He explains why here. This particular section caught my attention:
Some very good friends — Theo Armour and M. David Peterson — have been volunteering time to do the mechanics of site maintenance. That has gotten overwhelming. Theo estimates that 1/3 of the 30,000 comments that were posted to the blog over these 7 years were fraudsters. He’s been working endlessly to remove them. At one point late last year, Google kicked me off their index because too many illegal casino sites were linking from the bowels of my server. I know some will respond with the equivalent of “you should have put bars on your windows and double bolted locks on your front door.” Maybe. Or maybe had legislatures devoted 1/10th the energy devoted to the copyright wars to addressing this muck, it might be easier for free speech to be free.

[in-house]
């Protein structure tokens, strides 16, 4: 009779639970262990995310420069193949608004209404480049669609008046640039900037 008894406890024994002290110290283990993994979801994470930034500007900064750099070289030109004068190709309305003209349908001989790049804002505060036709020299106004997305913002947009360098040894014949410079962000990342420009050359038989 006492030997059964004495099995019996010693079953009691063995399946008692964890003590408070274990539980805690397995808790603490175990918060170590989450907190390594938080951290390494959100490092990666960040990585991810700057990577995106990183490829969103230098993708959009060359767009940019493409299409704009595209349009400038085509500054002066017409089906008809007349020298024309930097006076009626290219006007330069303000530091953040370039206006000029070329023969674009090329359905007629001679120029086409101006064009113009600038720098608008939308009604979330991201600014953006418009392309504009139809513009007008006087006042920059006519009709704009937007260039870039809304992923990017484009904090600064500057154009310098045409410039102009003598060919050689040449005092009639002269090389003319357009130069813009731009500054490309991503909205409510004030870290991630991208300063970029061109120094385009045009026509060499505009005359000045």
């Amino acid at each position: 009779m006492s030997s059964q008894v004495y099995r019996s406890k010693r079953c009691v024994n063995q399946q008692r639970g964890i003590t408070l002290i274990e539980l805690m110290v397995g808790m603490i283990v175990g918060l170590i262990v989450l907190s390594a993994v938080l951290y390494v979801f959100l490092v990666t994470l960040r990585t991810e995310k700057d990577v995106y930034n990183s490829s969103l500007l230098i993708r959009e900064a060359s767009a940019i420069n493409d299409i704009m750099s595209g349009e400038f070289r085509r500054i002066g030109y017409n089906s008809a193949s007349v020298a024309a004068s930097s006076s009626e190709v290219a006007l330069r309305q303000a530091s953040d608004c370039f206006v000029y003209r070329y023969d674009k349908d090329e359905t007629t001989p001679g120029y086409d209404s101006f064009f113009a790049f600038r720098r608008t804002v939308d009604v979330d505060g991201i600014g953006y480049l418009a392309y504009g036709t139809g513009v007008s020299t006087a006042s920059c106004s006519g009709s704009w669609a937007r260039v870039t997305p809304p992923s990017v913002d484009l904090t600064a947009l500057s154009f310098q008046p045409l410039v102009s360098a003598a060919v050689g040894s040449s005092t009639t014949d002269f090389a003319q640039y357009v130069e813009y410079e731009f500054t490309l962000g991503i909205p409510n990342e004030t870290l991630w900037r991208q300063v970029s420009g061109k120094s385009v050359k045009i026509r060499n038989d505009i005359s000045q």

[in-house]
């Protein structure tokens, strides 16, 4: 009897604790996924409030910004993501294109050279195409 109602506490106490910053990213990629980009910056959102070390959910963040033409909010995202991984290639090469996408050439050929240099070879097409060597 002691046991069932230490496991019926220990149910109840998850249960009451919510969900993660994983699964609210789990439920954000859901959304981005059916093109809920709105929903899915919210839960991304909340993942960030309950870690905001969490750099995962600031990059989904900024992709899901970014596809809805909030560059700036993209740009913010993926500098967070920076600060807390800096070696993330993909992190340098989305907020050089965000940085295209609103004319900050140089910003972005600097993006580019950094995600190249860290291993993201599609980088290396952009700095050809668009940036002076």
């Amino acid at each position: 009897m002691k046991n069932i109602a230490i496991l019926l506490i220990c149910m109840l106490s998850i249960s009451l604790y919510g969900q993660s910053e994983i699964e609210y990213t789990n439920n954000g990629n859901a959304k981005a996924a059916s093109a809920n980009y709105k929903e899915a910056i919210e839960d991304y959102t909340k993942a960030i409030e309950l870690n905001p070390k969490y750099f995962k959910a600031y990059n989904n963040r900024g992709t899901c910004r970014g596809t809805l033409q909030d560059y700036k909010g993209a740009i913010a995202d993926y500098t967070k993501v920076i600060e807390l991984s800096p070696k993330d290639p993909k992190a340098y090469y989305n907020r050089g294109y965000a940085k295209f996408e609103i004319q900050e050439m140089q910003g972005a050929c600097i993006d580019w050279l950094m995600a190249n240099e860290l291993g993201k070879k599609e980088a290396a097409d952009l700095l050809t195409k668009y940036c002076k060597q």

Larry’s point is well taken. When women are physically attacked, they are often faulted for being in the wrong place at the wrong time, wearing the wrong clothing, or not having enough locks or security mechanisms in their homes or cars. Or for not carrying a gun, or mace. Or for not having studied self-defense.
When women are attacked online, lied about, threatened, targeted for DoS attacks or other malicious activities, they also get blamed for bringing this on themselves. But victimized women aren’t the problem. Their attackers are, in real space and online. And it would be nice to see legislatures or law enforcement address this muck too.